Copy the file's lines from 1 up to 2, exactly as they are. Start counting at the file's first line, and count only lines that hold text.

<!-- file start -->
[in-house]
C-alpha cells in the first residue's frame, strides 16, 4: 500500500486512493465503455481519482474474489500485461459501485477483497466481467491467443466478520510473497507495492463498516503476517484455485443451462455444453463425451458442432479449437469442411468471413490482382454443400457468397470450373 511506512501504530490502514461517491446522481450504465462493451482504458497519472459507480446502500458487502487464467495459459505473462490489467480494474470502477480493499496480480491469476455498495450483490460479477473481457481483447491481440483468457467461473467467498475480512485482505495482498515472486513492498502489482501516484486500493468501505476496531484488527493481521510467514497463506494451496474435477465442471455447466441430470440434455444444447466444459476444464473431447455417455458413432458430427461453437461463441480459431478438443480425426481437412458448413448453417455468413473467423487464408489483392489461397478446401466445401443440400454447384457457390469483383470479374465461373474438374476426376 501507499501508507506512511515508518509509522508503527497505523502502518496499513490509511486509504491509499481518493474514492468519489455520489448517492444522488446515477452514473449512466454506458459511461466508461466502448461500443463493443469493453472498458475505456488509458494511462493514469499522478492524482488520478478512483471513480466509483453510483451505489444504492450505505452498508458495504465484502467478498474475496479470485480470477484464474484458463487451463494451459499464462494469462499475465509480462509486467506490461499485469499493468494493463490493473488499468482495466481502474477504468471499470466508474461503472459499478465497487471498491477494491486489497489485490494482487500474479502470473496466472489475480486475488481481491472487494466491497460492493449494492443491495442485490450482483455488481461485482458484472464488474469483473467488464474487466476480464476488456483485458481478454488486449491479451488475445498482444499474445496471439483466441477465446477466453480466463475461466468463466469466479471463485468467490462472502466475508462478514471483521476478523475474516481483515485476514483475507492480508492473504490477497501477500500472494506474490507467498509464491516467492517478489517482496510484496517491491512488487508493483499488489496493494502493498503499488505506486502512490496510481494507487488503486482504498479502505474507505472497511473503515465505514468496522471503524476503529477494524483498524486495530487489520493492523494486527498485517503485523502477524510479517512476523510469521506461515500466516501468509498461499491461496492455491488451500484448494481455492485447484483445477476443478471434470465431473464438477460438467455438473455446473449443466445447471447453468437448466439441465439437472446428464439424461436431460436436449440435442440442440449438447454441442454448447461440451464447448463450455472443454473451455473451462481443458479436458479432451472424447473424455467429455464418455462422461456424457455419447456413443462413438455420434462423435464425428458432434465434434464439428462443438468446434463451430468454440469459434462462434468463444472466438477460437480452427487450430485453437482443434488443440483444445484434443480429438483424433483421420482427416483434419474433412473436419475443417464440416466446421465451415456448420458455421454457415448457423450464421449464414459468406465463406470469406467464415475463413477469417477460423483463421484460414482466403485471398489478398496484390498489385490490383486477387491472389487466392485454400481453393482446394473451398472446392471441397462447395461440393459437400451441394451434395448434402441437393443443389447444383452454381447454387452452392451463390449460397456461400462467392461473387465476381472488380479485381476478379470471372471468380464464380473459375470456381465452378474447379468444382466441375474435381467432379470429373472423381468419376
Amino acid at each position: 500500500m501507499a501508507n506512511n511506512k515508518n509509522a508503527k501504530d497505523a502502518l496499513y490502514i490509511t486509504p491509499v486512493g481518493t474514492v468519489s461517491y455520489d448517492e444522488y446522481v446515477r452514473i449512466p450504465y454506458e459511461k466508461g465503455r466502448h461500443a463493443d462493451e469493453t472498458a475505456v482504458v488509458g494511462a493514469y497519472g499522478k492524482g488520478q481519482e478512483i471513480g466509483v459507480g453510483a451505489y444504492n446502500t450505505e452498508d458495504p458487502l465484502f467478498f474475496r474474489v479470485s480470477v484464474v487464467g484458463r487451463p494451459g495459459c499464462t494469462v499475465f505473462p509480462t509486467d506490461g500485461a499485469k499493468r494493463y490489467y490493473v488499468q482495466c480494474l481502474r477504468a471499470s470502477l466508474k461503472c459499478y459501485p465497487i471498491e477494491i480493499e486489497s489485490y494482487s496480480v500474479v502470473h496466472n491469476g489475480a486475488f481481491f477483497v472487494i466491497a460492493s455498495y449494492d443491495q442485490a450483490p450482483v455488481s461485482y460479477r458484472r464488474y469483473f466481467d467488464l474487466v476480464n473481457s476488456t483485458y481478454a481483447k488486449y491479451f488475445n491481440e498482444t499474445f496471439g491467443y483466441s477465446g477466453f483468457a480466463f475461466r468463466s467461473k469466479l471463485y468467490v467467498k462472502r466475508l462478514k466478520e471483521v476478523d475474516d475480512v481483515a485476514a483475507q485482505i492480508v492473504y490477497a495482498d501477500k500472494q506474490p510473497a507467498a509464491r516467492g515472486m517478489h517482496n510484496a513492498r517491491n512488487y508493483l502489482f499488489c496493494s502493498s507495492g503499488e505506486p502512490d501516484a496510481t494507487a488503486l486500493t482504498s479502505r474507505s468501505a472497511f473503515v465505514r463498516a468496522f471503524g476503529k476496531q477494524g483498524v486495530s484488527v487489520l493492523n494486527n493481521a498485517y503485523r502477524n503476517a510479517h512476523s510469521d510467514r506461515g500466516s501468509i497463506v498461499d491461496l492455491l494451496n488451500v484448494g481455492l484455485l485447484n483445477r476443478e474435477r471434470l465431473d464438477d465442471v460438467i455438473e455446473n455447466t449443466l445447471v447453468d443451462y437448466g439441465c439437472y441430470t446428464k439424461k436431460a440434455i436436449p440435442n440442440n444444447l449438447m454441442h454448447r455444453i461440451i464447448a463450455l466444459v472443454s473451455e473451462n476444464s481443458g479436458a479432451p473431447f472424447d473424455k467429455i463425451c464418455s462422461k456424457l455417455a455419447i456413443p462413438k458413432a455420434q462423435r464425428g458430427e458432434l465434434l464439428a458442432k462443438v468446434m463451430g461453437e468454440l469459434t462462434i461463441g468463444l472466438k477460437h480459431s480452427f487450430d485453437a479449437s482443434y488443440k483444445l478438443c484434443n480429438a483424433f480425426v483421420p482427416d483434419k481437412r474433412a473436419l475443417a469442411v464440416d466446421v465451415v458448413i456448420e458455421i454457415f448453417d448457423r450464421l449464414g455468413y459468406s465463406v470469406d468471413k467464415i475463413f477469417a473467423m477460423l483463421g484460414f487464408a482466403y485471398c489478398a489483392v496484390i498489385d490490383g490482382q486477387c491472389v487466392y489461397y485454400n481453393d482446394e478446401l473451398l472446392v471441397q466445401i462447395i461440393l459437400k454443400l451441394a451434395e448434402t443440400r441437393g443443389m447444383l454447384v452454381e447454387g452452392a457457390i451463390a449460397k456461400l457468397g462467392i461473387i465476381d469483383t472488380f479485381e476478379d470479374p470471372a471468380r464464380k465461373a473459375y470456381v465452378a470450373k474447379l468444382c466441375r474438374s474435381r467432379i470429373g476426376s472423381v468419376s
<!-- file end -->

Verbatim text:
[in-house]
C-alpha cells in the first residue's frame, strides 16, 4: 500500500486512493465503455481519482474474489500485461459501485477483497466481467491467443466478520510473497507495492463498516503476517484455485443451462455444453463425451458442432479449437469442411468471413490482382454443400457468397470450373 511506512501504530490502514461517491446522481450504465462493451482504458497519472459507480446502500458487502487464467495459459505473462490489467480494474470502477480493499496480480491469476455498495450483490460479477473481457481483447491481440483468457467461473467467498475480512485482505495482498515472486513492498502489482501516484486500493468501505476496531484488527493481521510467514497463506494451496474435477465442471455447466441430470440434455444444447466444459476444464473431447455417455458413432458430427461453437461463441480459431478438443480425426481437412458448413448453417455468413473467423487464408489483392489461397478446401466445401443440400454447384457457390469483383470479374465461373474438374476426376 501507499501508507506512511515508518509509522508503527497505523502502518496499513490509511486509504491509499481518493474514492468519489455520489448517492444522488446515477452514473449512466454506458459511461466508461466502448461500443463493443469493453472498458475505456488509458494511462493514469499522478492524482488520478478512483471513480466509483453510483451505489444504492450505505452498508458495504465484502467478498474475496479470485480470477484464474484458463487451463494451459499464462494469462499475465509480462509486467506490461499485469499493468494493463490493473488499468482495466481502474477504468471499470466508474461503472459499478465497487471498491477494491486489497489485490494482487500474479502470473496466472489475480486475488481481491472487494466491497460492493449494492443491495442485490450482483455488481461485482458484472464488474469483473467488464474487466476480464476488456483485458481478454488486449491479451488475445498482444499474445496471439483466441477465446477466453480466463475461466468463466469466479471463485468467490462472502466475508462478514471483521476478523475474516481483515485476514483475507492480508492473504490477497501477500500472494506474490507467498509464491516467492517478489517482496510484496517491491512488487508493483499488489496493494502493498503499488505506486502512490496510481494507487488503486482504498479502505474507505472497511473503515465505514468496522471503524476503529477494524483498524486495530487489520493492523494486527498485517503485523502477524510479517512476523510469521506461515500466516501468509498461499491461496492455491488451500484448494481455492485447484483445477476443478471434470465431473464438477460438467455438473455446473449443466445447471447453468437448466439441465439437472446428464439424461436431460436436449440435442440442440449438447454441442454448447461440451464447448463450455472443454473451455473451462481443458479436458479432451472424447473424455467429455464418455462422461456424457455419447456413443462413438455420434462423435464425428458432434465434434464439428462443438468446434463451430468454440469459434462462434468463444472466438477460437480452427487450430485453437482443434488443440483444445484434443480429438483424433483421420482427416483434419474433412473436419475443417464440416466446421465451415456448420458455421454457415448457423450464421449464414459468406465463406470469406467464415475463413477469417477460423483463421484460414482466403485471398489478398496484390498489385490490383486477387491472389487466392485454400481453393482446394473451398472446392471441397462447395461440393459437400451441394451434395448434402441437393443443389447444383452454381447454387452452392451463390449460397456461400462467392461473387465476381472488380479485381476478379470471372471468380464464380473459375470456381465452378474447379468444382466441375474435381467432379470429373472423381468419376